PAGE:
When the construction of Stan Hywet Hall was complete, it was the largest home in Ohio measuring 64,500 square feet and included more than 65 rooms, 23 bathrooms and 23 fireplaces. In keeping with their commitment to health and physical fitness, they also installed an indoor swimming pool known as the “Plunge”, a four-hole golf course, walking and horseback riding trails, two tennis courts and an indoor gymnasium and bowling alley in the basement.
The exterior living spaces were impressive in their own right. Architect Charles Schneider worked closely with the renowned landscape architect Warren Manning, whose extensive knowledge of horticulture and plant specimens was also utilized in such notable projects as the Chicago Columbian Exhibition of 1893, the planting design of George Vanderbilt’s Biltmore Estate and William Gwinn Mather’s Gwinn Estate in Cleveland’s Bratenahl Village on the shoreline overlooking Lake Erie.
Both men paid close attention to architectural details to ensure the elements of nature were experienced around the home, and also from within. The position of doors and windows, even the position of the house itself, set in accordance with the summer solstice, ensured maximum appreciation of nature. A 550-foot long birch tree allée was designed to connect the north end of the manor to twin Tea Houses that overlooked the Lagoon, where the Seiberling family would swim, fish, and canoe in the summer months, and ice skate in winter. A corresponding London Plane tree allée extended south, leading to a stone underpass that connected to an area known as the Dell, where a rim of rock ledges formed a natural amphitheater amid a clearing in the old-growth forest.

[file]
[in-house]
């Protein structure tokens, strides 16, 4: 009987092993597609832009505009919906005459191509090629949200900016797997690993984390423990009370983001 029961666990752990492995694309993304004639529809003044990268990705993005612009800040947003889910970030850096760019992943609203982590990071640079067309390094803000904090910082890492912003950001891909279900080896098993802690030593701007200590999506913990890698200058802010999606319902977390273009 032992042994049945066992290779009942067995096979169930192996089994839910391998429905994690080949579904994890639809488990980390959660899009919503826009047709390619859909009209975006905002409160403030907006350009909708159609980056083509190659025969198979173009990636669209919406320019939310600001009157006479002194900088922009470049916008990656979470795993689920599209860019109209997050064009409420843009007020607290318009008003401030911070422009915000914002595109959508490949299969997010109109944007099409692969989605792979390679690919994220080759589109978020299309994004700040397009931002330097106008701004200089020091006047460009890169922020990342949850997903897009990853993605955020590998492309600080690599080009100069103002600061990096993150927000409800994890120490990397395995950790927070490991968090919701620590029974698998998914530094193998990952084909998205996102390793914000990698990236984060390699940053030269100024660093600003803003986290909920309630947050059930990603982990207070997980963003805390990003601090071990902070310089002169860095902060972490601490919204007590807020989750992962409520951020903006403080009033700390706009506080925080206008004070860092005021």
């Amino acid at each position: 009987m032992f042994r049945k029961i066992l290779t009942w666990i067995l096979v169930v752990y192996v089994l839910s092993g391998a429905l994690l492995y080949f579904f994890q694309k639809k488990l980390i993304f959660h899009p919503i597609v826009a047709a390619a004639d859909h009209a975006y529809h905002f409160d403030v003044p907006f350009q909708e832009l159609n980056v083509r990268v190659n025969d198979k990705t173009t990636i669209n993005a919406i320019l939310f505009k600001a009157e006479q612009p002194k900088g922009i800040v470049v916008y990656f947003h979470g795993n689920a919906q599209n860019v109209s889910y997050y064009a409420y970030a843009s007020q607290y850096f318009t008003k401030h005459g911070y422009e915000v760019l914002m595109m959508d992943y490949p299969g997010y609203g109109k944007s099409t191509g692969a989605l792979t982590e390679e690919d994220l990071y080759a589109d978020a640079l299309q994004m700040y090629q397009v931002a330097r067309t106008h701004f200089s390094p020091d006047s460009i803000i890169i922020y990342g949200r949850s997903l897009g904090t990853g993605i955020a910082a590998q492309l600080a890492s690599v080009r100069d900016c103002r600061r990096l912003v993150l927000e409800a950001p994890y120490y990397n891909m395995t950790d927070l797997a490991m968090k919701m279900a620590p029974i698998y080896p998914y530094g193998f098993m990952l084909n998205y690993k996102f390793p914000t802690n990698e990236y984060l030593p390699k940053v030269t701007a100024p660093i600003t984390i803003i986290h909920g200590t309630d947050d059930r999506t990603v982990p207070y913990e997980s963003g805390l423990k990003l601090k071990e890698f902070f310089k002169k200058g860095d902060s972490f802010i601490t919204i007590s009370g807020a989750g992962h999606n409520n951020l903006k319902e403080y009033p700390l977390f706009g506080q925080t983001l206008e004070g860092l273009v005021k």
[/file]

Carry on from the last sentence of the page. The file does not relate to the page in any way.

Directly behind the house, a winding Japanese Garden descended the bluff and a walled English Garden was designed and installed by the legendary Ellen Biddle Shipman, described by Manning to be “one of the best, if not the best flower garden makers in America.” Shipman worked with Gertrude Seiberling to create a hidden garden reminiscent of the classic English children’s novel, The Secret Garden by Frances Hodgson Burnett. When completed, it was said to be Gertrude’s favorite refuge and the place where she went for solitude, and to spend time with her children.
Manning designed many other structures to support and complement the estate including a Carriage House, Gate Lodge, and a Gothic-style Conservatory, used for fruit and flower growing, as well as a green retreat during the long winter months.
Mr. Seiberling once insisted, “We will have in our new home something for everyone no matter on what plane they approach it, whether physical, intellectual or spiritual.” True to his word, F.A. shared his new home with extended family, a circle of community friends, business associates, political figures and dignitaries from around the world.
Early Community Efforts